This post originally appeared at The Nation.
Constitutional amendments are often proposed but rarely advanced to the stage of serious debate. What moves any meaningful amendment from mere paperwork to serious consideration is the popular will of the great mass of Americans. And the popular will of the great mass of Americans have been abundantly clear since the United States Supreme Court struck down barriers to corporate control of democracy with its 2010 Citizens United v. Federal Election Commission ruling.
Sixteen American states and roughly 600 communities have formally told Congress that the Constitution must be amended to make it clear that corporations are not people, money is not speech and citizens and their elected representatives have a right to organize elections that are defined by votes rather than dollars.
Once dismissed even by many reformers as an appropriate yet impossible initiative, the movement for a “Money Out/Voters In” amendment to the Constitution has grown so strong — and been proven to be so necessary — that it has now achieved what most organizers of amendment movements only imagine.
On Thursday, the US Senate Judiciary Committee voted 10-8 to endorse an amendment that would undo the damage done to democracy by a series of High Court decisions — and to restore reasonable limits on financial contributions and expenditures intended to influence elections.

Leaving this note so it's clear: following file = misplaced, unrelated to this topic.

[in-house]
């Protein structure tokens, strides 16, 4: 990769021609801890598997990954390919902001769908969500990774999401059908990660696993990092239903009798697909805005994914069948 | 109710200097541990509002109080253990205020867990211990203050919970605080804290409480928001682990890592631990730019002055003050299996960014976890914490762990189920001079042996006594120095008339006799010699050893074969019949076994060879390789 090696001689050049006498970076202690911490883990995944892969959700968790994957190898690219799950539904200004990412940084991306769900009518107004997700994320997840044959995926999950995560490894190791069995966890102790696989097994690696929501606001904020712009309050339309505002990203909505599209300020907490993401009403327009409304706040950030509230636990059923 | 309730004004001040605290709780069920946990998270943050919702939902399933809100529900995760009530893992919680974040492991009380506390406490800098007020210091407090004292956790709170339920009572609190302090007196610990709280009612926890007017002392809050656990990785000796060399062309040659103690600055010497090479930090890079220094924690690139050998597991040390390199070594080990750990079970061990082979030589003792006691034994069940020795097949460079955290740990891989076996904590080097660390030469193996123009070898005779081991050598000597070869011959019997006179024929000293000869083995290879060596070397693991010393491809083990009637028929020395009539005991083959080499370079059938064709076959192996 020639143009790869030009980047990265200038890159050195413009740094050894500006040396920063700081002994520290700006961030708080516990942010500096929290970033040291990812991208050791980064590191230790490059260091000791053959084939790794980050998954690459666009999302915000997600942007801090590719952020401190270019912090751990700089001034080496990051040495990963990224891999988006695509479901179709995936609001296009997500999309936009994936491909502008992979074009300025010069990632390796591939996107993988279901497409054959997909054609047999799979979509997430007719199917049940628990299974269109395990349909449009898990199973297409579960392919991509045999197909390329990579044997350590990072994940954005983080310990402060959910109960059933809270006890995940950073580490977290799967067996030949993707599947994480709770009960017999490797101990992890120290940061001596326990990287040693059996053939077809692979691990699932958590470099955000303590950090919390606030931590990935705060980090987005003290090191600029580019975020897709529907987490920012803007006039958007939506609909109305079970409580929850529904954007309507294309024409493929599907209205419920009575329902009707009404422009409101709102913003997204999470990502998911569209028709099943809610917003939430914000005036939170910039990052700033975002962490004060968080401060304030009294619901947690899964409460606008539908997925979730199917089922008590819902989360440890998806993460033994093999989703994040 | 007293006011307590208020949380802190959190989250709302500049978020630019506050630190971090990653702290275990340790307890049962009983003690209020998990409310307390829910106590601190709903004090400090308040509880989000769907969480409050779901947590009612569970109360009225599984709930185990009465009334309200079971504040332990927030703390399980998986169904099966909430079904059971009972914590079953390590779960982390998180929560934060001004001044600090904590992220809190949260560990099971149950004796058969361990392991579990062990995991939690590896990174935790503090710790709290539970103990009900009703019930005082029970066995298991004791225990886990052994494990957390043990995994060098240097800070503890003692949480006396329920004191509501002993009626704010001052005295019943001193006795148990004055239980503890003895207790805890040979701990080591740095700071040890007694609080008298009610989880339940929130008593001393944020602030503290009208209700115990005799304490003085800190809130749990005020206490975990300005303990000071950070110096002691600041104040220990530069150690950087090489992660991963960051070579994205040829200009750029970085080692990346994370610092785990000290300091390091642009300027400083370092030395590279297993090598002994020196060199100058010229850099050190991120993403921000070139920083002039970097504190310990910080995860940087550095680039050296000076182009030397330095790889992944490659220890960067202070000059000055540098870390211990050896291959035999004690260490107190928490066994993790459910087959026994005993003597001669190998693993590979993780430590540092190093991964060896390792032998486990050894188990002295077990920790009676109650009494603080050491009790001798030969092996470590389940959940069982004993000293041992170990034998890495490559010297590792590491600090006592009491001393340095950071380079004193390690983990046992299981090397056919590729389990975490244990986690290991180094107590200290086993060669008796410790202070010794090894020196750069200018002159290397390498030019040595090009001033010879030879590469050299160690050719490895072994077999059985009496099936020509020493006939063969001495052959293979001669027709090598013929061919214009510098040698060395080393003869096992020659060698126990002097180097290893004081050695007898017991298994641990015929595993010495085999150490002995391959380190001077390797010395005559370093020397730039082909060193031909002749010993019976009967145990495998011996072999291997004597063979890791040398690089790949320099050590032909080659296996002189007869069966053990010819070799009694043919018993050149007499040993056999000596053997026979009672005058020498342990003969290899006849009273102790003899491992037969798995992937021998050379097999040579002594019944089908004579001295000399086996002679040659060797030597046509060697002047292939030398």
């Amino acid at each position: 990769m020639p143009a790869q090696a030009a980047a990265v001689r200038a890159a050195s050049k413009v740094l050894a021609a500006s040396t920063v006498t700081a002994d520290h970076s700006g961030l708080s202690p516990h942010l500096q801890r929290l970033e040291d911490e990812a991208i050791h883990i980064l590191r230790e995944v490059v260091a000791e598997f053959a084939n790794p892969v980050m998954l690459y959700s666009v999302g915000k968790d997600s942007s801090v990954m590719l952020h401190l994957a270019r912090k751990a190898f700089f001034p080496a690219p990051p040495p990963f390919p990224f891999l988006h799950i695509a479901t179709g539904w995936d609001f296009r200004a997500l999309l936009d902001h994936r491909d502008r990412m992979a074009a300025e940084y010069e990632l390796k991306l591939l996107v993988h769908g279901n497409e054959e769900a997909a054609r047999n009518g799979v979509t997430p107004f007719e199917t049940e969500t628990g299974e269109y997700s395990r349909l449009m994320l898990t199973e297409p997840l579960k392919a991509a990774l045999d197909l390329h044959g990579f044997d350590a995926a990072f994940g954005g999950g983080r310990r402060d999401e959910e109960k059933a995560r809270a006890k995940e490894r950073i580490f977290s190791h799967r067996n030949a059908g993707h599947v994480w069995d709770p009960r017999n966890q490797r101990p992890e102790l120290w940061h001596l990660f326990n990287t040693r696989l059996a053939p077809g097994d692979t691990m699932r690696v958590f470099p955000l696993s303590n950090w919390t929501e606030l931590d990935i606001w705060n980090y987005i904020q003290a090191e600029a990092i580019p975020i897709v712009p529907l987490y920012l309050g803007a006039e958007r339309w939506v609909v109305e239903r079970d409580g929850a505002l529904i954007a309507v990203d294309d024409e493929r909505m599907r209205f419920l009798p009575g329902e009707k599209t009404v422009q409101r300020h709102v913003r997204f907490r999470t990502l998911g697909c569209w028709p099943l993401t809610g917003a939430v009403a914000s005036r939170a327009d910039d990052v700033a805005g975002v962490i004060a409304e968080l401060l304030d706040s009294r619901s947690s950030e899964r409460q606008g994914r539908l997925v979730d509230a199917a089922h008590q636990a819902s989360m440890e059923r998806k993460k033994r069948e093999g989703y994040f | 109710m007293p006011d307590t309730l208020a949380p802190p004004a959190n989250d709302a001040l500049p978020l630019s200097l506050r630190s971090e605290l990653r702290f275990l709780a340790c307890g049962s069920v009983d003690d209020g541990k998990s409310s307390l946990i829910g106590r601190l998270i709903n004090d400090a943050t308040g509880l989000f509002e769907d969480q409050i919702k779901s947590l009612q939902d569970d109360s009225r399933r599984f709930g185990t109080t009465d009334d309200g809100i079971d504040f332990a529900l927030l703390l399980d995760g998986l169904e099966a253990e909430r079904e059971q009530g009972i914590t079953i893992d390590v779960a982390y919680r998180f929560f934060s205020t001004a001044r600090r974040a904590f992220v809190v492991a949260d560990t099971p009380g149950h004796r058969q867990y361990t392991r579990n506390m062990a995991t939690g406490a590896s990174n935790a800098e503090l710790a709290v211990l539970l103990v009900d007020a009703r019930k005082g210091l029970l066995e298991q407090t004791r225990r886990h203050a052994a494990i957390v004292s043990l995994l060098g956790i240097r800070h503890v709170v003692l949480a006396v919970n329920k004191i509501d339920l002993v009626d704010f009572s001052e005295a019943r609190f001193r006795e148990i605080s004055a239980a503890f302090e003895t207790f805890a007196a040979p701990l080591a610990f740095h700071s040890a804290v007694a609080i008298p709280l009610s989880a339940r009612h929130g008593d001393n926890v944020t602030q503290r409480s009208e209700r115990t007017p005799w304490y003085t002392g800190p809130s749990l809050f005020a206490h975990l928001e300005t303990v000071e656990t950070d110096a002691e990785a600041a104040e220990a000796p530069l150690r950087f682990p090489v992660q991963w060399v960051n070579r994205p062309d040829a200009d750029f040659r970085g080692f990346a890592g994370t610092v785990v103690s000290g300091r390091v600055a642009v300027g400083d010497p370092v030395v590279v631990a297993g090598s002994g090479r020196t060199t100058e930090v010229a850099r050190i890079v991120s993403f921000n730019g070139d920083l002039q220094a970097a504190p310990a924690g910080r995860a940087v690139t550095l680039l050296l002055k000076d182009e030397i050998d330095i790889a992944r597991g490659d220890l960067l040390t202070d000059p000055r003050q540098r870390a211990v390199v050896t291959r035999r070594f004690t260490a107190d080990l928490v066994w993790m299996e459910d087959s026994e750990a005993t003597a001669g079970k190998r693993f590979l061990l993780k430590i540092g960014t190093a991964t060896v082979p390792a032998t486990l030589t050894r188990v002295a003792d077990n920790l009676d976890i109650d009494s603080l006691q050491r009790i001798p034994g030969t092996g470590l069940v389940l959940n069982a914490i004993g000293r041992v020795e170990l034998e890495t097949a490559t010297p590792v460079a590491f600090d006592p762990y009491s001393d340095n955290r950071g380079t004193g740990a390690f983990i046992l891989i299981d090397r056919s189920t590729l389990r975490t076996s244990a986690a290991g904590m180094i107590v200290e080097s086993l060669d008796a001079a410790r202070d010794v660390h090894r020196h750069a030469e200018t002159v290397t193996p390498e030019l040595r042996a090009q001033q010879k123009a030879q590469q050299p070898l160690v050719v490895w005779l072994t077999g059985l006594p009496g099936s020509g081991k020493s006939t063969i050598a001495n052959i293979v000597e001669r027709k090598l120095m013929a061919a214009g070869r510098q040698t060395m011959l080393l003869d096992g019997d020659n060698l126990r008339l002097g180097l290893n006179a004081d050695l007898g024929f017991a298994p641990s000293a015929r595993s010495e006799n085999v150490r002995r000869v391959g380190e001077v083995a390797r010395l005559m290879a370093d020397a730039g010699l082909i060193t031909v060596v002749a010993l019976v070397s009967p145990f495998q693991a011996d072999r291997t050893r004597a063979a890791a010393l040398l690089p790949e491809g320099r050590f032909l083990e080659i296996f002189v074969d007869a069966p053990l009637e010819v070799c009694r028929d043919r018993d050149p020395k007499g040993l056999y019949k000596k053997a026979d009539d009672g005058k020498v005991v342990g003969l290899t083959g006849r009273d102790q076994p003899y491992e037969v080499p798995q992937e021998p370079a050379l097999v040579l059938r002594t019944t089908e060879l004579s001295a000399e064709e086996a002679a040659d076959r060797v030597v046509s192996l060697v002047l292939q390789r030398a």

Judiciary Committee chair Patrick Leahy, a former prosecutor and the senior member of the Senate, framed the vote with a declaration that “I have served in the Senate for nearly 40 years and as chairman of the Judiciary Committee for nearly 10. I have always believed that amending our Constitution must be subject to the highest measure of scrutiny. It is something that should only be done as a last resort. But when the voices of hardworking Americans continue to be drowned out by the moneyed few, and when legislative efforts to right this wrong are repeatedly filibustered by Republicans, more serious action must be taken.”
Leahy’s position was echoed by committee Democrats who joined him in backing an amendment that declares:
SECTION 1: To advance democratic self-government and political equality, and to protect the integrity of government and the electoral process, Congress and the States may regulate and set reasonable limits on the raising and spending of money by candidates and others to influence elections.
SECTION 2. Congress and the States shall have power to implement and enforce this article by appropriate legislation, and may distinguish between natural persons and corporations or other artificial entities created by law, including by prohibiting such entities from spending money to influence elections.
SECTION 3. Nothing in this article shall be construed to grant Congress or the States the power to abridge the freedom of the press.
That’s more cautious language than many activists would like to see. And it may be that, as the amendment movement grows in strength, and as the congressional debate evolves, a final amendment will feature more specific language regarding all the issues that arise when the courts and Congress extend special rights to corporations.
But no one should doubt the significance of the fact that, in four short years, a grassroots movement has changed the calculus of the money-in-politics debate. With little money and almost no major media coverage, the movement started by groups such as Move to Amend and Free Speech for People, and advanced by People for the American Way, Common Cause and Public Citizen has staked out bold positions and made overly cautious Democratic officials and even a few Republicans move toward them.